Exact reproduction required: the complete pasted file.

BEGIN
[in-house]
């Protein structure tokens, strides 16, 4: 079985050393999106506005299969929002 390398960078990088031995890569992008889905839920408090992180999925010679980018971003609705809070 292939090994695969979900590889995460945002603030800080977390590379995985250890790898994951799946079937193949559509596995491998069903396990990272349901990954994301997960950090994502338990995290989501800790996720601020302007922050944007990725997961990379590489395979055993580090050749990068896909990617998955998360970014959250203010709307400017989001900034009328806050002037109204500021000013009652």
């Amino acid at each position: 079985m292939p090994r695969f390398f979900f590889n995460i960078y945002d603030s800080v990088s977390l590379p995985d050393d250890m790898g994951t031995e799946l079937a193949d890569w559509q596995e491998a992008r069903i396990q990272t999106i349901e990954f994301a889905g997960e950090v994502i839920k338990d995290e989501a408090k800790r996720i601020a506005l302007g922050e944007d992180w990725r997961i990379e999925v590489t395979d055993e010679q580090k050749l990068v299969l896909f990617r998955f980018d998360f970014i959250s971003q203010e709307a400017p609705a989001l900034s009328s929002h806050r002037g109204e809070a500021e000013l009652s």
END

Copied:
[in-house]
């Protein structure tokens, strides 16, 4: 079985050393999106506005299969929002 390398960078990088031995890569992008889905839920408090992180999925010679980018971003609705809070 292939090994695969979900590889995460945002603030800080977390590379995985250890790898994951799946079937193949559509596995491998069903396990990272349901990954994301997960950090994502338990995290989501800790996720601020302007922050944007990725997961990379590489395979055993580090050749990068896909990617998955998360970014959250203010709307400017989001900034009328806050002037109204500021000013009652």
């Amino acid at each position: 079985m292939p090994r695969f390398f979900f590889n995460i960078y945002d603030s800080v990088s977390l590379p995985d050393d250890m790898g994951t031995e799946l079937a193949d890569w559509q596995e491998a992008r069903i396990q990272t999106i349901e990954f994301a889905g997960e950090v994502i839920k338990d995290e989501a408090k800790r996720i601020a506005l302007g922050e944007d992180w990725r997961i990379e999925v590489t395979d055993e010679q580090k050749l990068v299969l896909f990617r998955f980018d998360f970014i959250s971003q203010e709307a400017p609705a989001l900034s009328s929002h806050r002037g109204e809070a500021e000013l009652s």